Visual acuity measurement does not rely solely on the optotypes of the chart but also on the cooperation and condition of the patient and how well the patient understood the eye examination he is to go through. It is a subjective test that needs the patient’s understanding, cooperation and communication with the health care professional to be able to come up with real visual acuity results.
In visual acuity measurement, if measure of reducing the distance and the patient is still unable to read the chart, another measure will be tried to test the visual acuity of the patient and these are done through gestures such as:
- Counting Fingers
- Hand Motion
- Light Perception
- No Light Perception
Visual Acuity Chart – Snellen chart
Visual acuity chart is an eye chart also called Snellen chart which was devised and named after a Dutch ophthalmologist Dr. Hermann Snellen. It is use to measure the visual acuity of an individual and used mostly by eye professionals. The chart was designed in 1862 and is now use in variation designed by Ian Bailey and Jan Lovie.
The Snellen chart has optotypes or symbols of block letters intended to be seen and read as letters. The chart has series of letters and numbers with largest letter on top. The letters become gradually small as it is read down.
The optotypes are not ordinary fonts and they are designed in simple geometry where the thickness of the lines are equal the thickness of white spaces between the lines and thickness of gap of letter C. The line and width of optotypes is five times the thickness of the line. The traditional Snellen chart uses only ten Sloan letters.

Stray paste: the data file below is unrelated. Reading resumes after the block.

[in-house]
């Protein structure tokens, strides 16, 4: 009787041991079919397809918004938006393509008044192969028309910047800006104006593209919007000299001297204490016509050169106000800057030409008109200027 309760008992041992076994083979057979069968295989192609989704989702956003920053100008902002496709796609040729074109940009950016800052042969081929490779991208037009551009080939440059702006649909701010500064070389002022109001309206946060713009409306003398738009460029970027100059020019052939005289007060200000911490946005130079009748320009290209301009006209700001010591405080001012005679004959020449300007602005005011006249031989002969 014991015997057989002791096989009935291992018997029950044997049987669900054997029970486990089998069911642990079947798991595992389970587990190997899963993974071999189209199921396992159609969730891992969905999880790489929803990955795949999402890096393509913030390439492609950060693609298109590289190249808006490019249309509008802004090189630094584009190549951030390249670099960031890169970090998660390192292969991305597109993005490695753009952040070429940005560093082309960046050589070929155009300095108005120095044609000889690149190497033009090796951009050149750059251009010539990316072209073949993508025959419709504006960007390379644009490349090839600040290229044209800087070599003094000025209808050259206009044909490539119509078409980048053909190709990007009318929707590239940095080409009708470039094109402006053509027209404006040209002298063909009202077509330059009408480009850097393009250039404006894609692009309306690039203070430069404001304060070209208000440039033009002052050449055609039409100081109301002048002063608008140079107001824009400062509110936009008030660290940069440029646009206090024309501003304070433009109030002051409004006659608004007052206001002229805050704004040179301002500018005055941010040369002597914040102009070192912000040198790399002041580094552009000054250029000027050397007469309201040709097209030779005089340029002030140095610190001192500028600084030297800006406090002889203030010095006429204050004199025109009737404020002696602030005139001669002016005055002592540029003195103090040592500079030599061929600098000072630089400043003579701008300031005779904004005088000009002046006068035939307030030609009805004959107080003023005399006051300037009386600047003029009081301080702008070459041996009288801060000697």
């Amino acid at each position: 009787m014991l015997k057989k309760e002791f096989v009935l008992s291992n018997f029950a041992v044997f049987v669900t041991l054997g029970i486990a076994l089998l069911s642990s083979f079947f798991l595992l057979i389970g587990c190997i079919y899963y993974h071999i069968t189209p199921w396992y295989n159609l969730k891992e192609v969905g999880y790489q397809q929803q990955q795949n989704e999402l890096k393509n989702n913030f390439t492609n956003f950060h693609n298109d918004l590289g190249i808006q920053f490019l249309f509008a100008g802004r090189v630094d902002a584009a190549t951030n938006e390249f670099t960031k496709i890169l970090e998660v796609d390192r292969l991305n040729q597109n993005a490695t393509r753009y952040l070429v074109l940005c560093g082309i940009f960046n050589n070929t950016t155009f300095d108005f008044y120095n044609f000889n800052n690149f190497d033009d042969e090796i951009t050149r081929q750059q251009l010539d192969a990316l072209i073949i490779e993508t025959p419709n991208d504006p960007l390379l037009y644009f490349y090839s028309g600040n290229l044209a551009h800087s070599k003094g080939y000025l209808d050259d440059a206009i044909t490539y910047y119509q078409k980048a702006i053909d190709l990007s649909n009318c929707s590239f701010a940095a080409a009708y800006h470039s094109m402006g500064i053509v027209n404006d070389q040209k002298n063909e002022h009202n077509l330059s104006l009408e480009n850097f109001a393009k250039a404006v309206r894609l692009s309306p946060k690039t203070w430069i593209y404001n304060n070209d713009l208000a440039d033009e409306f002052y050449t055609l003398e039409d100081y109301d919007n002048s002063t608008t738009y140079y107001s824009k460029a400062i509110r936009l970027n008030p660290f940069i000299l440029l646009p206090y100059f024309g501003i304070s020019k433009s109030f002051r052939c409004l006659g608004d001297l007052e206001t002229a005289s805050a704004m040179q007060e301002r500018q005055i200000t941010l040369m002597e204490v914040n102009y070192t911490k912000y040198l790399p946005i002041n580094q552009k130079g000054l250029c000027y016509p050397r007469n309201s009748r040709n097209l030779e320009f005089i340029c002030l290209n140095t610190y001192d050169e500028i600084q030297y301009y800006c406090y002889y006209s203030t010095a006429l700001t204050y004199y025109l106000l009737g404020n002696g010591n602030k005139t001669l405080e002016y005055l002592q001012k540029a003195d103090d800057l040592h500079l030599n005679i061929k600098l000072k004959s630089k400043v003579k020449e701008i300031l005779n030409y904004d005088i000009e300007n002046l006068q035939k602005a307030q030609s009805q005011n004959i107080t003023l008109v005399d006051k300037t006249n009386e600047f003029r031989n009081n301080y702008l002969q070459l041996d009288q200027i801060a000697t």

A variation of Snellen chart is designed for those who cannot read alphabet. Tumbling E is used for those who cannot read the alphabet. Capital letter E is designed facing different directions in which the person tested must determine which position the letter E is facing in either up, down or left and right position.
Picture 4 – Visual Acuity testing through Snellen Chart
Snellen Chart Interpretation
Snellen chart provides a standardized visual acuity measurement. It is placed at 6m – 20 feet from the subject. The visual acuity of which is expressed in fraction wherein the distance from the chart of 6 meters is defined as the numerator while the denominator describes the last line a patient can read based on the normal eye can read.
20/20 vision expressed in foot unit or measurement or 6/6 vision expressed in meter unit of measurement is the standardized visual acuity based on optotypes of Snellen chart. A person with normal visual acuity can read the smallest line of the chart at a distance of 20 feet.
Visual Acuity Testing in Children
Snellen chart is not the choice of chart used to test visual acuity of infant, pre-verbal children and pre-school children. A preferential looking technique using Teller acuity cards is a more formal preference. It measures the child’s visual attentiveness through a random presentation of horizontal or vertical bars on one side in comparison with a blank page on the other side.
Visual evoked potentials or VEP is another technique use similar to preferential looking technique. The difference is that visual evoked potentials record brain waves created by presentation of patterns.